This geopolitical importance is less significant to NATO because, when Spain joined the organization in 1981, the enclaves were explicitly assigned outside the alliance defensive area. NATO members, particularly the U.S., were not willing to defend territories in North Africa as such behaviour risked escalation into a wider conflict in the Middle East.47 Furthermore, the involvement of NATO in the issue of the two enclaves does not make sense, at least in the medium term, because of Morocco’s strong ties with influential countries in the NATO alliance, namely France and the U.S. Moreover, the cooperation of Morocco is crucial for NATO projects in the region. This can be explained, for example, by the meeting of the North Atlantic Council being held in Rabat on 7 April 2006 and by Morocco’s contribution to “Operation Active Endeavour”.48

It is argued that international straits do not concern only their coastal states but are vital for the whole of the international community. So, it is difficult to imagine that any state in the world would accept that one country can control the two shores of the Strait of Gibraltar. This will happen when Spain restores the Rock of Gibraltar, without giving up the Spanish-controlled territories in North Africa to Morocco. The words of Jaime De Pinies, a long-time Spanish diplomat who served as president of the UN General Assembly from 1985–1986, spoken in 1990, are still valuable today: “On the day we can restore the sovereignty of Gibraltar to Spain, it would be hard to imagine that the international community will accept that we control the two shores of the Straits”.49 This notion has often been stressed by Morocco. In this context, King Hassan II argued that “the day Spain comes into possession of Gibraltar, Morocco will, of necessity, get Ceuta and Melilla. No power can permit Spain to possess both keys to the same straits”.50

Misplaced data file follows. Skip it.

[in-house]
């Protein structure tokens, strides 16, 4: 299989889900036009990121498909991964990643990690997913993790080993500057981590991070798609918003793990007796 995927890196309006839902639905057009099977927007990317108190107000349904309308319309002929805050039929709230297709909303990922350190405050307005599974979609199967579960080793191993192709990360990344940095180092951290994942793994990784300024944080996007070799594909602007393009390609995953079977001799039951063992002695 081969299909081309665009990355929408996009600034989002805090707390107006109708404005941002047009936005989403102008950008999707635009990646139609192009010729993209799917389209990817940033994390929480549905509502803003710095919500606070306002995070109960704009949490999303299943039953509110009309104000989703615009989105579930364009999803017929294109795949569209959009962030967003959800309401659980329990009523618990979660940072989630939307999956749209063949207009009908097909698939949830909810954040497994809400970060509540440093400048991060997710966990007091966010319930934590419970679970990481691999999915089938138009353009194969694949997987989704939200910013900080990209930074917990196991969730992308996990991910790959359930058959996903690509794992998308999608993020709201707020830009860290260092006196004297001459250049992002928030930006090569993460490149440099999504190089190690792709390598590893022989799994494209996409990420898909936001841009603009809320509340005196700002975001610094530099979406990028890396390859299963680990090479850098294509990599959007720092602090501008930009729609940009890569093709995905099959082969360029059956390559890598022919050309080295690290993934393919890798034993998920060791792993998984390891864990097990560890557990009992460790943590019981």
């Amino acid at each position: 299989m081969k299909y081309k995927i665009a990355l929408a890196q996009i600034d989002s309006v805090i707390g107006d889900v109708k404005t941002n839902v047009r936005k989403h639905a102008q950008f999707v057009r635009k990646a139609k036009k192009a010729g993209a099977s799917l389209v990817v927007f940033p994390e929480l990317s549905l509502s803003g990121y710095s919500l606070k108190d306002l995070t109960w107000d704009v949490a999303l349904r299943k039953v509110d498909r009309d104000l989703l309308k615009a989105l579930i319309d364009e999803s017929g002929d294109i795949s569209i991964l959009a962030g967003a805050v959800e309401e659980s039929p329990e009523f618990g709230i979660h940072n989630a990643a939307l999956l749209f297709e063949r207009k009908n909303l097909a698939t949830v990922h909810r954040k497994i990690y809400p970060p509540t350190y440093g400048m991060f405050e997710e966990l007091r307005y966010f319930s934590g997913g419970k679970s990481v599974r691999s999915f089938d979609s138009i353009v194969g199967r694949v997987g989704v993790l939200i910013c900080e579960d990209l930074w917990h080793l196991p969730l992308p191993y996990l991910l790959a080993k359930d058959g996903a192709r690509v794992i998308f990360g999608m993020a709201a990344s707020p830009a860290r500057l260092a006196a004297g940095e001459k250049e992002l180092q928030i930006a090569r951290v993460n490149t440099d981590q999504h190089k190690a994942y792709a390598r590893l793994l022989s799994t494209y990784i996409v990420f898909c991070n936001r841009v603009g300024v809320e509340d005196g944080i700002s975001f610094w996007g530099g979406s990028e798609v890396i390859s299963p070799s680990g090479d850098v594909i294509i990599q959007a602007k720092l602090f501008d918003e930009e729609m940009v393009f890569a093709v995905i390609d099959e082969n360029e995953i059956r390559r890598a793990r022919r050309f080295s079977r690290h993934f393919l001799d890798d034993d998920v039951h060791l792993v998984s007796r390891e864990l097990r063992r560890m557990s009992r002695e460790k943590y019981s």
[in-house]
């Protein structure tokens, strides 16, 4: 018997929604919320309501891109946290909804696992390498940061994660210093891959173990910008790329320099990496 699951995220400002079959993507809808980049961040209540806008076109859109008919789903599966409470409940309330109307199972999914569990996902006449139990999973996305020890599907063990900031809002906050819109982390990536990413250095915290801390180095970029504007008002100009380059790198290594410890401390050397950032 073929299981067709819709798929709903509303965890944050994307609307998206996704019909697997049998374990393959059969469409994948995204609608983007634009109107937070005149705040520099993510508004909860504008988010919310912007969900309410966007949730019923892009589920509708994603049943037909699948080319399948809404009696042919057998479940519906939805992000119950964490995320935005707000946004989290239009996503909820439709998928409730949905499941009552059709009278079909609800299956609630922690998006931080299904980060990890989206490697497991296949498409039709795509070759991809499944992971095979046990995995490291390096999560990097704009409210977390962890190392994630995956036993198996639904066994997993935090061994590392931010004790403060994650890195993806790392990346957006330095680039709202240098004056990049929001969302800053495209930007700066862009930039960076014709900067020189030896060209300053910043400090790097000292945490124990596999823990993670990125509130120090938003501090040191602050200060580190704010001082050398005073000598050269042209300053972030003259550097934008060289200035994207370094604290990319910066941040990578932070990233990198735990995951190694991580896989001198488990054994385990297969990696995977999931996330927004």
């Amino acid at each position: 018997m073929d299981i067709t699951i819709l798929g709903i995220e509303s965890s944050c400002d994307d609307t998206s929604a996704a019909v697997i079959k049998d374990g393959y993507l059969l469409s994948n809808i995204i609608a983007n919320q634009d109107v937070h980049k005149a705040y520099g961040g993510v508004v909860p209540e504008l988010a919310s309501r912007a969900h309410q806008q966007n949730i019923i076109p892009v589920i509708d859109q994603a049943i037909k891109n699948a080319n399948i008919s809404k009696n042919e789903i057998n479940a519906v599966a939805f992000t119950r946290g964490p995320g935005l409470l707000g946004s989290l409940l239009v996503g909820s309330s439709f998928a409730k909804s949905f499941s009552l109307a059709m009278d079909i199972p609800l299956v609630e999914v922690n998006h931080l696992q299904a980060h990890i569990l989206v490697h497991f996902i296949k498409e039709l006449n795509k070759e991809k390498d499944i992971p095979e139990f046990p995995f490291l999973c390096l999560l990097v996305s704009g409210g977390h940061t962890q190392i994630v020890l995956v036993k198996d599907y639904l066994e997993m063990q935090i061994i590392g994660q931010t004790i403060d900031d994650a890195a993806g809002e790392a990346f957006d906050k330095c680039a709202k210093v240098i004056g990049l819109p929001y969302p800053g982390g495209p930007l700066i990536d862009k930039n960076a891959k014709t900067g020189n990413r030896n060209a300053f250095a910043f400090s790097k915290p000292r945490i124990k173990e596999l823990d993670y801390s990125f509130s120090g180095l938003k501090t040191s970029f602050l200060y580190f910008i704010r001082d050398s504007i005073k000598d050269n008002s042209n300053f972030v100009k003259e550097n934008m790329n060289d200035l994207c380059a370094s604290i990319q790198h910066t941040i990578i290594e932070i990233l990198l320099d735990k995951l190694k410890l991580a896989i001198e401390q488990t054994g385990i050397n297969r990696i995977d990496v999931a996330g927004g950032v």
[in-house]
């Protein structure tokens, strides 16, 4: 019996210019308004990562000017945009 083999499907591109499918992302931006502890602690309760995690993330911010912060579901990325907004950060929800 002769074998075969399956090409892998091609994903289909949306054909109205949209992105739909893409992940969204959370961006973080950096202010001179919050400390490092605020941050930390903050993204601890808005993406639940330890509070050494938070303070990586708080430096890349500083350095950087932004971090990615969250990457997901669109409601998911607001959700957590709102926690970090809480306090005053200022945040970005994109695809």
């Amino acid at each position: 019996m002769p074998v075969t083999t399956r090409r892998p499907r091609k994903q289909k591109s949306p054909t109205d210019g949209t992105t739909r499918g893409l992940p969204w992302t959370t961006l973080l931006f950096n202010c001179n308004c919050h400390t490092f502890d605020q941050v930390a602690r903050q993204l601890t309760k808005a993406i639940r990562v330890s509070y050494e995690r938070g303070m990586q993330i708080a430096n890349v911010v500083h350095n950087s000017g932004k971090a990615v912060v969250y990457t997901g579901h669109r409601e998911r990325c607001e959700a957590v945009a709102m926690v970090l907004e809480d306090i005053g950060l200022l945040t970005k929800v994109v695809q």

Perpetuating the Current status quo: The Long-Term Goal

Spain’s policy of building new fences and reinforcing its existing ones occurred in the context of a latent conflict with Morocco over Spanish-controlled territories in North Africa. Fencing the two enclaves is part of a comprehensive strategy which has taken several forms and steps aimed at perpetuating the status quo. Granting autonomous status, passing immigration laws and organizing visits by the Spanish King and ministers are key elements of this strategy.

The granting of autonomous status to Ceuta and Melilla, enacted by law on 13 March 1995, was a turning point in the modern history of the two enclaves. Since the adoption of this law, Ceuta and Melilla officially became autonomous cities within the Spanish juridical framework. The granting of autonomy contains a clear message for Morocco to the effect that any claim to recover the enclaves would complicate the status quo of Spanish occupation. Moreover, this change-of-status involved the inhabitants of Ceuta and Melilla as third parties in the dispute, which further complicates the question of the two enclaves. Some commentators argue that the loosening of ties between the Spanish central government and the two towns by the granting of autonomy might be regarded as a provocation. By increasing the power of a population, it is even more likely to resist incorporation into Morocco than it was the authorities based in Madrid.51 This effort coincides with the Spanish government’s attempt to change the demographic balance between the two communities living in the enclaves by passing immigration and citizenship laws that impose strict conditions to obtain Spanish citizenship or residence permits.